Brooks apparently was relying on Buss's 2005 book, The Murderer Next Door: Why the Mind Is Designed To Kill. This is a groundbreaking book, according to Buss himself—founded on "the most penetrating, comprehensive, and scientifically sound theory of murder ever proposed," Buss writes in it.

Some scientists found Buss's theory less sound. "Ugly evolutionary icing with no basis" and "bad science," two scientists told a writer for the Wall Street Journal when the book was published. Buss closed the book by warning readers that "Murderers are waiting, they are watching, they are all around us."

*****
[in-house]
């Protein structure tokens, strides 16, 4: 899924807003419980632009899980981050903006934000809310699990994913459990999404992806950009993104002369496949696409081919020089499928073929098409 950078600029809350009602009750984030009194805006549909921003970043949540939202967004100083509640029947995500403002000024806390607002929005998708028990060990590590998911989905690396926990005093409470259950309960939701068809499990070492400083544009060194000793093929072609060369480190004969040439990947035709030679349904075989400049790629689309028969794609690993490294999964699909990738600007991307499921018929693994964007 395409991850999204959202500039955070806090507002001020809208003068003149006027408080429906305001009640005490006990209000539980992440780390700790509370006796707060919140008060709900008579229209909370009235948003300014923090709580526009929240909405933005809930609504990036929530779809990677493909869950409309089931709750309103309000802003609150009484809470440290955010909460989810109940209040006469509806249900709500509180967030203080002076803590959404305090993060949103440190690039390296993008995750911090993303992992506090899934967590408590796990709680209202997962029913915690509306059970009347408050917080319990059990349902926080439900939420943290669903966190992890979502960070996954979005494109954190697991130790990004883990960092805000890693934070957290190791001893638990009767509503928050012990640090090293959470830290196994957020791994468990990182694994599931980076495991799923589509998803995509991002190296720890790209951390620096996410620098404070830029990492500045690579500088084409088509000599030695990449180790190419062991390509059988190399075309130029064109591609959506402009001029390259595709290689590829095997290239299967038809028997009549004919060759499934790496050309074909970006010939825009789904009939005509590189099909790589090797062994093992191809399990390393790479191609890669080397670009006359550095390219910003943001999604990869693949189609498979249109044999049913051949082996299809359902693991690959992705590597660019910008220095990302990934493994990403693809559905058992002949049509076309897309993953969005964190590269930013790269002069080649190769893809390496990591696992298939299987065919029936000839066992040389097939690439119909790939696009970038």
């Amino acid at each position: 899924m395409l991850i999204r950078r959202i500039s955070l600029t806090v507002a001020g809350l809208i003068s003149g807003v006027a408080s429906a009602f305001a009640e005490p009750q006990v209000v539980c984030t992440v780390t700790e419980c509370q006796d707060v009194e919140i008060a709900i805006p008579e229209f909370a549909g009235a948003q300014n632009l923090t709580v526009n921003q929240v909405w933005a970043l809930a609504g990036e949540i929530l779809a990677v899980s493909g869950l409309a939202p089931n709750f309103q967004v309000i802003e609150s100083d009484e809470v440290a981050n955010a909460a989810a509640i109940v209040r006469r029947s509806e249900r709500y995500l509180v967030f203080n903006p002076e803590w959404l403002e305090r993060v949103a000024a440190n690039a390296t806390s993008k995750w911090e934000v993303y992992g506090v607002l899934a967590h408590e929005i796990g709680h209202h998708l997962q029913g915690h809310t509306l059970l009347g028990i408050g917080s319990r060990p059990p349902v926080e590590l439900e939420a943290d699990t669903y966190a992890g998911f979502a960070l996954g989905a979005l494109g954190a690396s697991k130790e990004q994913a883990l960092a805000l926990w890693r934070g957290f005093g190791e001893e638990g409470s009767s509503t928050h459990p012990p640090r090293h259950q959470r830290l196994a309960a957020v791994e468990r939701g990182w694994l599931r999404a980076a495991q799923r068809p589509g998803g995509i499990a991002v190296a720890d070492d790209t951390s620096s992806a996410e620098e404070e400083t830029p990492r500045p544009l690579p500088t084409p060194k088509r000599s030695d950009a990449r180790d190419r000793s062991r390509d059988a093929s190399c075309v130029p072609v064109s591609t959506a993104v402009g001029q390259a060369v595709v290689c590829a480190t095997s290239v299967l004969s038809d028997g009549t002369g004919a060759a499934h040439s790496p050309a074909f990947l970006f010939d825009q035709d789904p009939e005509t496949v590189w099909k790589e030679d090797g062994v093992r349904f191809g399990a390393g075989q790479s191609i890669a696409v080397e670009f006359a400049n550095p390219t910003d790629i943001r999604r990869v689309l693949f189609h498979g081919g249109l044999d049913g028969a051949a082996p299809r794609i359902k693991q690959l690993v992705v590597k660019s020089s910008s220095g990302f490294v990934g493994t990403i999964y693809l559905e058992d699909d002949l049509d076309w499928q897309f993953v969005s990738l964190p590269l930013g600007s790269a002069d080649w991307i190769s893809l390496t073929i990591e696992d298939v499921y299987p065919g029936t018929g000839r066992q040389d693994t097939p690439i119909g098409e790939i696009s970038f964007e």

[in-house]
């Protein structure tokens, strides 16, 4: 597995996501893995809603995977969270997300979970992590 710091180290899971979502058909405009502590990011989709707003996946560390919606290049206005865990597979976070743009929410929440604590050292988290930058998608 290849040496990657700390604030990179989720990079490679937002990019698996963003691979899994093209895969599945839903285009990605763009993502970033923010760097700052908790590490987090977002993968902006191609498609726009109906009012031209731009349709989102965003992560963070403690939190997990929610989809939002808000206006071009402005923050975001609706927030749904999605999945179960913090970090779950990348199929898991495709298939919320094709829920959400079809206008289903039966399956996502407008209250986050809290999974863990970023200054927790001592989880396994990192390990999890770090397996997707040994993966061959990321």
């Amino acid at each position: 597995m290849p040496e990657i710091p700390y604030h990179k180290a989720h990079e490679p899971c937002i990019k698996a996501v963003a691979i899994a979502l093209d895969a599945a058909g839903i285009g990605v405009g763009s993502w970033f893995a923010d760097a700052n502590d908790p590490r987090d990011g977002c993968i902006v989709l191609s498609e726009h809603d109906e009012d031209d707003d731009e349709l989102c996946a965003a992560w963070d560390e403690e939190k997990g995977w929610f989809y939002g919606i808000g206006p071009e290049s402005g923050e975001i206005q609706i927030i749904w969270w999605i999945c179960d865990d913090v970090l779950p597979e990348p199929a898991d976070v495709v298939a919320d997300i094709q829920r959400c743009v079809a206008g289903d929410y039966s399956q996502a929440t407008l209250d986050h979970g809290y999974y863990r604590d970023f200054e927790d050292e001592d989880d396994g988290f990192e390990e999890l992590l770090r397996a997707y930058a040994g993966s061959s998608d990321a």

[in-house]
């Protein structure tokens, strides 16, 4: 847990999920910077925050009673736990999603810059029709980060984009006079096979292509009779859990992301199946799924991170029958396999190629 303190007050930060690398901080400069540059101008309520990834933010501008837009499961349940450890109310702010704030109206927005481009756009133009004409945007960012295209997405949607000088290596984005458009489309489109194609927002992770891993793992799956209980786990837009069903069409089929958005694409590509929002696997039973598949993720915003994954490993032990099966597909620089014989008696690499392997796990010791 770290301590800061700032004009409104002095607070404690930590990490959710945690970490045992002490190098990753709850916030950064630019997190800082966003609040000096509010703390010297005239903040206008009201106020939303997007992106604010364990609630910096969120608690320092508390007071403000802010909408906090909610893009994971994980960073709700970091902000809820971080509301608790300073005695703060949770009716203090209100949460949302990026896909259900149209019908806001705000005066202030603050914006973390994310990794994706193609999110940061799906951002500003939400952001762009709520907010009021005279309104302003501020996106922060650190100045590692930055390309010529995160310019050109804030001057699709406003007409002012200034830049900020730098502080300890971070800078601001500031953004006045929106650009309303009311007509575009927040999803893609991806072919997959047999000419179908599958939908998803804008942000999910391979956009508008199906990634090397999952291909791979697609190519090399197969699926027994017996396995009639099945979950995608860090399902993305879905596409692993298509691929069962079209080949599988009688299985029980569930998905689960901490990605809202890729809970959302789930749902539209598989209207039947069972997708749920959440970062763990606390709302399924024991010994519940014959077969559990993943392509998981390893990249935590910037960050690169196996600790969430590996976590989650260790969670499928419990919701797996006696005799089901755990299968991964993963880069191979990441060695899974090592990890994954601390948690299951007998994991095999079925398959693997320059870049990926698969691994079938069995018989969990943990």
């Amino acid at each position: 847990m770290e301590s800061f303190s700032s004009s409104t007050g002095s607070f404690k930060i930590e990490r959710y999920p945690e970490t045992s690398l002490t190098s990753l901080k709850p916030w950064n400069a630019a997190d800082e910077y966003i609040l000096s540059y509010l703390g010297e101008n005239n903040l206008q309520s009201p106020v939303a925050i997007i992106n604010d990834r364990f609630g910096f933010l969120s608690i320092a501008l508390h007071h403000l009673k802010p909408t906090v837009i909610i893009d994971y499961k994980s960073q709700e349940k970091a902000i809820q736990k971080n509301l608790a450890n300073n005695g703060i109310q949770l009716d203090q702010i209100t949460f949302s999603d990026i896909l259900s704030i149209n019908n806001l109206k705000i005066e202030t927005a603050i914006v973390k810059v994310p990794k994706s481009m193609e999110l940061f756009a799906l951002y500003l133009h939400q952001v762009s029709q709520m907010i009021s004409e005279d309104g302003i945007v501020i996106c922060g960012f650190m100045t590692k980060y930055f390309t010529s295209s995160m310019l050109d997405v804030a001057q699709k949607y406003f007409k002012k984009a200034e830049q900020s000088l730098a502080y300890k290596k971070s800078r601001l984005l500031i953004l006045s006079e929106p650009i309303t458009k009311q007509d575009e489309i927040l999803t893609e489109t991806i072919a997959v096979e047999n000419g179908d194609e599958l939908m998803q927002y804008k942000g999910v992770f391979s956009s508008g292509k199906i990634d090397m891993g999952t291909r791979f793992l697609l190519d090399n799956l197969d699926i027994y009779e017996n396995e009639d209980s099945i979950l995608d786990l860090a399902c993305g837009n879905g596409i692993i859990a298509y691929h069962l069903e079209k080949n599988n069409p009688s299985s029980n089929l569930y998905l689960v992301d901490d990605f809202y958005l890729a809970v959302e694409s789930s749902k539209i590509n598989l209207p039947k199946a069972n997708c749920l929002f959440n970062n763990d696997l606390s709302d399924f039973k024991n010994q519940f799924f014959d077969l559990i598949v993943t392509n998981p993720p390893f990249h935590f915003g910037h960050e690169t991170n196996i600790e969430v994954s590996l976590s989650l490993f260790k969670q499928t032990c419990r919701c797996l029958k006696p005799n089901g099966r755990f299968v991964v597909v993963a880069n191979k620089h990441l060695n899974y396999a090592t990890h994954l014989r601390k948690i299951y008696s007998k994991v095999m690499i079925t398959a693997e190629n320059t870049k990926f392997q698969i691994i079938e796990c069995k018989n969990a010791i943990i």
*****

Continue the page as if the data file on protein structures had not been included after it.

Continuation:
As for the study Brooks cited, Buss noted in the book that he surveyed students in a class in human nature on their homicidal fantasies: "I had the students complete a questionnaire asking, 'Have you ever thought about killing someone?' If the answer turned out to be "yes," they were instructed to describe the specific circumstances that had triggered their homicidal thought, their relationship to the victim, and the method of killing that they had fantasized about."

When he read through the responses in his office, he was stunned: "Nothing had prepared me for the outpouring of murderous thoughts my students reported," he wrote—especially since his students were "intelligent, well-scrubbed, mostly middle-class kids, not the gang members or troubled runaways one might expect to express violent rage." He "began to suspect that actual homicides were just the tip of the deep psychological iceberg of murder. Could actual murder be only the most flagrant outcome of a fundamental human drive to kill?"